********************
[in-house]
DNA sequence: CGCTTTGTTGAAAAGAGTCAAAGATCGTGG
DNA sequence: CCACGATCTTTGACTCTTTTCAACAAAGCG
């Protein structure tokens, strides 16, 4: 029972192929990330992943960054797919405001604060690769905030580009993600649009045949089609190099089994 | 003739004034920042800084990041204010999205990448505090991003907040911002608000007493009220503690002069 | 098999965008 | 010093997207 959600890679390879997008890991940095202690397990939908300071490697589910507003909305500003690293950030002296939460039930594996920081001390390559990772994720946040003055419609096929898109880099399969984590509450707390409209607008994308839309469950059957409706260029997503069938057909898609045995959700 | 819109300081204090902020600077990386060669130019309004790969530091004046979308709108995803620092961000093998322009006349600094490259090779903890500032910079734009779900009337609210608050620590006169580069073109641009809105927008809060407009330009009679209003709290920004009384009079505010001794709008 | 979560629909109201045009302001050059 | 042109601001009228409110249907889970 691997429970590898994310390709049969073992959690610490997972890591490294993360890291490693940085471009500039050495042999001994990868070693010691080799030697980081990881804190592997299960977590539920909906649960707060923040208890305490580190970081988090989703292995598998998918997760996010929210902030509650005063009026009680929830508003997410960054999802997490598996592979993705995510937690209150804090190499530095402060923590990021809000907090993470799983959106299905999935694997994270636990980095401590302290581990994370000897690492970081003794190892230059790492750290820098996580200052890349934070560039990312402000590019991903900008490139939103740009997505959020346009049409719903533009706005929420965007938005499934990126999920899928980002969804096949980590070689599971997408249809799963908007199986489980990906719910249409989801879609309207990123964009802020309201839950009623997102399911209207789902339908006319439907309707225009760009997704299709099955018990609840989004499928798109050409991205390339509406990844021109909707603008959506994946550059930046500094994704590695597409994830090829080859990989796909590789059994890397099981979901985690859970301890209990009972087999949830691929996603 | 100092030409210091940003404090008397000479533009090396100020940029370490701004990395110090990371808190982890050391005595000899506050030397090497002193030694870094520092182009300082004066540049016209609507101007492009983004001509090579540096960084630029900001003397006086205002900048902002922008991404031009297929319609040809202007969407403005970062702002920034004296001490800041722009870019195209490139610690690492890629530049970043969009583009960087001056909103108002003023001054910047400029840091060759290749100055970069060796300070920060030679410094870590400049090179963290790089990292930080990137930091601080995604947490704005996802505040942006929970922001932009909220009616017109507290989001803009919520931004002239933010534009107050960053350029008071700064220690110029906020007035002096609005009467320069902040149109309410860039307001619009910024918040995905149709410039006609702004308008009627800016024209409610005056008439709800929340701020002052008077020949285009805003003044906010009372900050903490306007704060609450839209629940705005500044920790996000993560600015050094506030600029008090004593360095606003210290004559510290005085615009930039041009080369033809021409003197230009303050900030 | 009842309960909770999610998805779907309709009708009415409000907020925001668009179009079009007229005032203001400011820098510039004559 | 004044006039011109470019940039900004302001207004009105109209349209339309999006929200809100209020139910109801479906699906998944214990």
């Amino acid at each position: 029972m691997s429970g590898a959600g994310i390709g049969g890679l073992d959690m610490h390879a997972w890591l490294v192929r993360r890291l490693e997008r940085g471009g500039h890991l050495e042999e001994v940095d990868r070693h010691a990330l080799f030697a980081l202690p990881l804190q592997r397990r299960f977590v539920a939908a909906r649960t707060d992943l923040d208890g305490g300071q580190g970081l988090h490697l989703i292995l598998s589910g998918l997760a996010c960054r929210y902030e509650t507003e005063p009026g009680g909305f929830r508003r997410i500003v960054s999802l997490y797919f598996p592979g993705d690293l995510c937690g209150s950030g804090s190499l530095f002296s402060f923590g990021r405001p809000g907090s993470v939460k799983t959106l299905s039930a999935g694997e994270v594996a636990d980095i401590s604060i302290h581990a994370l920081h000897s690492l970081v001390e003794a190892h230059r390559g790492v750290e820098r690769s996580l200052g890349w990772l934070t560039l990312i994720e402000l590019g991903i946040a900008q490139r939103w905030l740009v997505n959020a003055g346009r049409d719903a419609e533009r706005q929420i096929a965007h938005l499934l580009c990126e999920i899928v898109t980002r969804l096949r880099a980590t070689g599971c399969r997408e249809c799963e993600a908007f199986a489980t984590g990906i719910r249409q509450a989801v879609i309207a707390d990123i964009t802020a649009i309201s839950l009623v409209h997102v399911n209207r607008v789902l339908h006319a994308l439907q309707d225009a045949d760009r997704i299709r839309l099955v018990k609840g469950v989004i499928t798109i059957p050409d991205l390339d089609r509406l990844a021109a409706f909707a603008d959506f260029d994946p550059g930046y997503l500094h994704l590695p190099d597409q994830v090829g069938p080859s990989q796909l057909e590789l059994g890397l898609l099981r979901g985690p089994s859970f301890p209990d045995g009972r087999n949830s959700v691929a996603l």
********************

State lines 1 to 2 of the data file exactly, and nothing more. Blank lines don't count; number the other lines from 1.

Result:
[in-house]
DNA sequence: CGCTTTGTTGAAAAGAGTCAAAGATCGTGG